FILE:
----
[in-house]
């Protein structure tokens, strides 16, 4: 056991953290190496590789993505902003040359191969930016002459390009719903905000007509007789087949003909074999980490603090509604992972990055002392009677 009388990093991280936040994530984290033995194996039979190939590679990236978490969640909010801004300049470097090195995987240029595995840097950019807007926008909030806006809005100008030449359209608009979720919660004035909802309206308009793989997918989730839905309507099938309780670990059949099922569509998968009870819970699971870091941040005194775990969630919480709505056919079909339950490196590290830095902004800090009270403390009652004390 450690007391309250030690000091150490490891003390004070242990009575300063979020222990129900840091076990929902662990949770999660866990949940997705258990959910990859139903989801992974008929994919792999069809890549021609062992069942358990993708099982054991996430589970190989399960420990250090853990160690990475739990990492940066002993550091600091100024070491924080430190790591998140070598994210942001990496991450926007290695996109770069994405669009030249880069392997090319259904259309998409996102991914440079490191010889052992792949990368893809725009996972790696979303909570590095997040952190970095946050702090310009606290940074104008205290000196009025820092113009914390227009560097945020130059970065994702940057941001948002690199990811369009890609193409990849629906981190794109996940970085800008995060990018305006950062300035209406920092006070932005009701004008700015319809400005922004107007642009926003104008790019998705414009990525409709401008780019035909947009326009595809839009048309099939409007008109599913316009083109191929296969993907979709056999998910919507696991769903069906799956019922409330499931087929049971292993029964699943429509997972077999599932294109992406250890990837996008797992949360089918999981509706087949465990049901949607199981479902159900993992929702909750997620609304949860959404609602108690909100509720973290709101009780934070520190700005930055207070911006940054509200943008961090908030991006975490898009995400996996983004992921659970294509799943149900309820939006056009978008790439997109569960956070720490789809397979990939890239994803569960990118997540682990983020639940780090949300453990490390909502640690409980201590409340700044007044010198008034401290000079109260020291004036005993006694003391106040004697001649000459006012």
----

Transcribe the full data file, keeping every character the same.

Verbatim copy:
[in-house]
């Protein structure tokens, strides 16, 4: 056991953290190496590789993505902003040359191969930016002459390009719903905000007509007789087949003909074999980490603090509604992972990055002392009677 009388990093991280936040994530984290033995194996039979190939590679990236978490969640909010801004300049470097090195995987240029595995840097950019807007926008909030806006809005100008030449359209608009979720919660004035909802309206308009793989997918989730839905309507099938309780670990059949099922569509998968009870819970699971870091941040005194775990969630919480709505056919079909339950490196590290830095902004800090009270403390009652004390 450690007391309250030690000091150490490891003390004070242990009575300063979020222990129900840091076990929902662990949770999660866990949940997705258990959910990859139903989801992974008929994919792999069809890549021609062992069942358990993708099982054991996430589970190989399960420990250090853990160690990475739990990492940066002993550091600091100024070491924080430190790591998140070598994210942001990496991450926007290695996109770069994405669009030249880069392997090319259904259309998409996102991914440079490191010889052992792949990368893809725009996972790696979303909570590095997040952190970095946050702090310009606290940074104008205290000196009025820092113009914390227009560097945020130059970065994702940057941001948002690199990811369009890609193409990849629906981190794109996940970085800008995060990018305006950062300035209406920092006070932005009701004008700015319809400005922004107007642009926003104008790019998705414009990525409709401008780019035909947009326009595809839009048309099939409007008109599913316009083109191929296969993907979709056999998910919507696991769903069906799956019922409330499931087929049971292993029964699943429509997972077999599932294109992406250890990837996008797992949360089918999981509706087949465990049901949607199981479902159900993992929702909750997620609304949860959404609602108690909100509720973290709101009780934070520190700005930055207070911006940054509200943008961090908030991006975490898009995400996996983004992921659970294509799943149900309820939006056009978008790439997109569960956070720490789809397979990939890239994803569960990118997540682990983020639940780090949300453990490390909502640690409980201590409340700044007044010198008034401290000079109260020291004036005993006694003391106040004697001649000459006012």